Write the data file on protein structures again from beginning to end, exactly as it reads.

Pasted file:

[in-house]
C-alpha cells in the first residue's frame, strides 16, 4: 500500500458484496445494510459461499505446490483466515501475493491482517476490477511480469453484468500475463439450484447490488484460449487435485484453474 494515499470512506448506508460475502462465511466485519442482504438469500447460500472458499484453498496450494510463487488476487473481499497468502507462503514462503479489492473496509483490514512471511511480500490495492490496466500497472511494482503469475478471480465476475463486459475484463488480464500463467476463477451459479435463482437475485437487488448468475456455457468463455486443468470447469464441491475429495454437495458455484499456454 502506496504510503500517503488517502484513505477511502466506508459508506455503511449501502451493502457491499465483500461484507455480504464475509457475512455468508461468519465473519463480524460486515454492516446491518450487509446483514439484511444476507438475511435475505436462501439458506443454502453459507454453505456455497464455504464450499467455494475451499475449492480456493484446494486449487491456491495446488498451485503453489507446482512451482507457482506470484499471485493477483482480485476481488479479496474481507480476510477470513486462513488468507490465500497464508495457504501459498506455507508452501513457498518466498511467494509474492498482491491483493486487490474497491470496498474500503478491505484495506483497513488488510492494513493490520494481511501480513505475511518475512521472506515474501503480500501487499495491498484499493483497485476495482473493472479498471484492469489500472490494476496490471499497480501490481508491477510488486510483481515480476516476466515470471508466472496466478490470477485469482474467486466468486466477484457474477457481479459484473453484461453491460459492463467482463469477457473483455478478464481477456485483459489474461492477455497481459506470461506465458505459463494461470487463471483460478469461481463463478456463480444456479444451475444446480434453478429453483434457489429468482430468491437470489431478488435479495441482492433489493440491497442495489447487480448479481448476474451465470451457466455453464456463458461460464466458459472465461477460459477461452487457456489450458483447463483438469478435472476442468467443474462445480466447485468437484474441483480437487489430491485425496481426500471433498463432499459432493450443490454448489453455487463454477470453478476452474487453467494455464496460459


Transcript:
[in-house]
C-alpha cells in the first residue's frame, strides 16, 4: 500500500458484496445494510459461499505446490483466515501475493491482517476490477511480469453484468500475463439450484447490488484460449487435485484453474 494515499470512506448506508460475502462465511466485519442482504438469500447460500472458499484453498496450494510463487488476487473481499497468502507462503514462503479489492473496509483490514512471511511480500490495492490496466500497472511494482503469475478471480465476475463486459475484463488480464500463467476463477451459479435463482437475485437487488448468475456455457468463455486443468470447469464441491475429495454437495458455484499456454 502506496504510503500517503488517502484513505477511502466506508459508506455503511449501502451493502457491499465483500461484507455480504464475509457475512455468508461468519465473519463480524460486515454492516446491518450487509446483514439484511444476507438475511435475505436462501439458506443454502453459507454453505456455497464455504464450499467455494475451499475449492480456493484446494486449487491456491495446488498451485503453489507446482512451482507457482506470484499471485493477483482480485476481488479479496474481507480476510477470513486462513488468507490465500497464508495457504501459498506455507508452501513457498518466498511467494509474492498482491491483493486487490474497491470496498474500503478491505484495506483497513488488510492494513493490520494481511501480513505475511518475512521472506515474501503480500501487499495491498484499493483497485476495482473493472479498471484492469489500472490494476496490471499497480501490481508491477510488486510483481515480476516476466515470471508466472496466478490470477485469482474467486466468486466477484457474477457481479459484473453484461453491460459492463467482463469477457473483455478478464481477456485483459489474461492477455497481459506470461506465458505459463494461470487463471483460478469461481463463478456463480444456479444451475444446480434453478429453483434457489429468482430468491437470489431478488435479495441482492433489493440491497442495489447487480448479481448476474451465470451457466455453464456463458461460464466458459472465461477460459477461452487457456489450458483447463483438469478435472476442468467443474462445480466447485468437484474441483480437487489430491485425496481426500471433498463432499459432493450443490454448489453455487463454477470453478476452474487453467494455464496460459